"In order to secure our share of federal dollars for our local schools, roads and other critical services, we must all be counted in the 2020 census," said Stuart (D-Edwardsville). "It's safe and easy to participate from home, and not too late for your response to influence funding for community resources over the next 10 years. If you've already responded, take a moment to check with your friends, family members and neighbors to make sure they get counted, too." ​

Residents can complete the census by mail or online at

Category: Press Releases

More than half of funding allocated to downstate communities

restore il 2MARYVILLE – The Department of Commerce and Economic Opportunity has released program details for the latest round of Business Interruption Grants, and State Senator Rachelle Crowe is asking all businesses in Region 4 affected by mitigation efforts to consider applying.
“To provide stability for communities hardest hit economically by the pandemic, Illinois is prioritizing downstate small businesses affected by mitigation efforts for this next round of funding,” Crowe (D-Glen Carbon) said. “I strongly encourage all small businesses in Region 4 to apply.”
Applications for the second round of the BIG program will be available Thursday afternoon and will offer $220 million in funds for small businesses.
The latest wave of funding aims to provide relief for several industries:
Downstate Communities – DCEO has committed to ensuring that at least half of all remaining funds, totaling more than $100 million, are reserved for businesses in downstate and rural communities of Illinois.
Disproportionately Impacted Areas - $70 million set aside for DIAs, defined by zip codes identified by the General Assembly for communities that are most economically distressed and vulnerable to COVID-19.
Priority Businesses – Apart from the $60 million for heavily impacted industries, applications from the following types of businesses will be prioritized for review for remaining funds:  businesses directly affected by regional mitigations implemented by the state or local governments, independently owned retail, tourism- and hospitality-related industries including accommodations, and more.
Heavily Impacted Industries - $60 million for heavily distressed industries, such as movie theatres, performing arts venues, concert venues, indoor recreation, amusement parks, event spaces located at banquet halls and hotels, and more.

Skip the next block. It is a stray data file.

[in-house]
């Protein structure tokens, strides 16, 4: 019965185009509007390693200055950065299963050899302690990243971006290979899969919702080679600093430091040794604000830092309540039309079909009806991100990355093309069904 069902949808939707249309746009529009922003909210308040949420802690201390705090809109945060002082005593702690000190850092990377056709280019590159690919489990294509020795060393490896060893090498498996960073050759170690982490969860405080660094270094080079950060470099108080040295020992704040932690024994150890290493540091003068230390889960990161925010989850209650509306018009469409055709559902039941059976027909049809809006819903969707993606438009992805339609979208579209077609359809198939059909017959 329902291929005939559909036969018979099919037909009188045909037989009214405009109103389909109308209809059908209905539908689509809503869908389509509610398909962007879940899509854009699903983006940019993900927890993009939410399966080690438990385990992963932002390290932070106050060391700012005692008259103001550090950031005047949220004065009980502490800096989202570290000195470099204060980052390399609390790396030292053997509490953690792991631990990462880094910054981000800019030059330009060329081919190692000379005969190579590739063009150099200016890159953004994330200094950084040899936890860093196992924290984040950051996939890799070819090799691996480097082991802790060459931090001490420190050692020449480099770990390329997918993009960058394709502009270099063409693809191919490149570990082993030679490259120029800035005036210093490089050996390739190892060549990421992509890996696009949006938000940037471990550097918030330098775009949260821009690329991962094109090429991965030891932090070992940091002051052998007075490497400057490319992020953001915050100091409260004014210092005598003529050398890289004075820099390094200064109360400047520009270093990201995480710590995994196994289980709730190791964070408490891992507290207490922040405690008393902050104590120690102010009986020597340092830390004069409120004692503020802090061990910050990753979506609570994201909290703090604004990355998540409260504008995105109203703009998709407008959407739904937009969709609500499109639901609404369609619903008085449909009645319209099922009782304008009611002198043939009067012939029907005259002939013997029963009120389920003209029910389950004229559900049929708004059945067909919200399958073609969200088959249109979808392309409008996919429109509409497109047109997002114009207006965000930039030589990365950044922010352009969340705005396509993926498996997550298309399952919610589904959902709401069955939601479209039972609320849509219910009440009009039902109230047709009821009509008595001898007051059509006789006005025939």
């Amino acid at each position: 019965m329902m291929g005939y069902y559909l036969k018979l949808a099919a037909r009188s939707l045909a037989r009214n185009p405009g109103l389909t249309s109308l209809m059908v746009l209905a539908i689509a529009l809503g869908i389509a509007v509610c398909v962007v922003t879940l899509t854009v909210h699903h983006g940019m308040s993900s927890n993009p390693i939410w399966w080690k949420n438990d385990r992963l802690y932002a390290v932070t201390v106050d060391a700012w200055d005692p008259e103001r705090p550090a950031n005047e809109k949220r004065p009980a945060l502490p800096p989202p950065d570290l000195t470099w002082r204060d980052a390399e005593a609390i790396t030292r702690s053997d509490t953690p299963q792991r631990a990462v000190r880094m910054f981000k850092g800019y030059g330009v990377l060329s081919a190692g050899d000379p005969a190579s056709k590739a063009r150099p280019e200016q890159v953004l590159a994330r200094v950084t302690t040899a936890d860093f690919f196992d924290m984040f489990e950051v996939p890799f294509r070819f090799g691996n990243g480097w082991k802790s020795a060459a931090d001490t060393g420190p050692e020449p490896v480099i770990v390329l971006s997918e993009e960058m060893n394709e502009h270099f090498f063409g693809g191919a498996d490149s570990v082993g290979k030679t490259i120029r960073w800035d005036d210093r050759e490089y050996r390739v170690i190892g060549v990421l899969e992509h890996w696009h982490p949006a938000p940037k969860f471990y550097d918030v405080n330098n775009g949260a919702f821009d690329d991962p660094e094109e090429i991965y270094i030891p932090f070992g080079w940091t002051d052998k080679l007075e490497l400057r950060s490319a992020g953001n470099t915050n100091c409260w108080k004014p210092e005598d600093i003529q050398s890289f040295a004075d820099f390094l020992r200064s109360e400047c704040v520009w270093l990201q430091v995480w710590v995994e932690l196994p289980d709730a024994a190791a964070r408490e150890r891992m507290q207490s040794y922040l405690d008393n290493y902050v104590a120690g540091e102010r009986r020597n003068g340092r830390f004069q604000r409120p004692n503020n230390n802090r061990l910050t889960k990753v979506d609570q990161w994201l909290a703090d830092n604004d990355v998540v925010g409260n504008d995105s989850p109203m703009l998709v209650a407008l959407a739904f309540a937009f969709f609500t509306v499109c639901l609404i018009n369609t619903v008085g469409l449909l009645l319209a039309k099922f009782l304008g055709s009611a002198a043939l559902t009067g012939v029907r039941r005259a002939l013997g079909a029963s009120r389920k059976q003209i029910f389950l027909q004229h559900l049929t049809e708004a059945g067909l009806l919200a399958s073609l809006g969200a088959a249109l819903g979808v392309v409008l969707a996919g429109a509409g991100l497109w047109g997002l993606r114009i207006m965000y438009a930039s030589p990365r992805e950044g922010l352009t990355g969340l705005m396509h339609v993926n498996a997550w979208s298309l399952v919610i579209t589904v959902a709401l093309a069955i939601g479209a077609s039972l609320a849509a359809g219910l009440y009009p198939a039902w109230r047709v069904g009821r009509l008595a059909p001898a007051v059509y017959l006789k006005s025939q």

Agriculture - $5 million of the remainder of funds will be set aside for livestock production disruptions.
"To aid in economic relief in the Metro East, 25 businesses in my district were selected as grant recipients for the first round,” Crowe said. “I hope to see several others approved of the same assistance.”
DIA's in the 56th District include zip codes: 62002, 62018, 62095 and 62232.
For more information, visit DCEO’s website.
Category: Press Releases

secretary of stateMARYVILLE – State Senator Rachelle Crowe (D-Glen Carbon) applauded the state’s COVID-19 response employment opportunities, which aim to connect residents who are out of work with new job options.

“These positions put food on the table of working families and give those who are hired the opportunity to join the fight against the pandemic here in Illinois,” Crowe said. “I strongly encourage qualified residents to apply.”

Among the statewide awardees distributed by the Illinois Department of Commerce and Economic Opportunity is St. Clair County Southwest with a Disaster Recovery Grant totaling $225,200 and Madison County Southwest with an Economic Recovery Grant totaling $1,467,594.

The grants will provide out-of-work Illinoisans with training and employment in jobs that assist local disaster relief programs and industries in high demand amidst the pandemic.

Positions include COVID-19 recovery-related temporary jobs to help mitigate COVID-19 in communities, such as contact tracers, COVID-19 protocol workers, building sanitization workers, temperature screeners, and food preparation and distribution workers identified by local communities.

A full list of COVID-19 workforce training grantees as well as their program offerings is available on the DCEO website.

Category: Press Releases

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Maryville, IL 62062
(618) 251-9840 P

111 N. Wood River Ave., Suite A
Wood River, IL 62095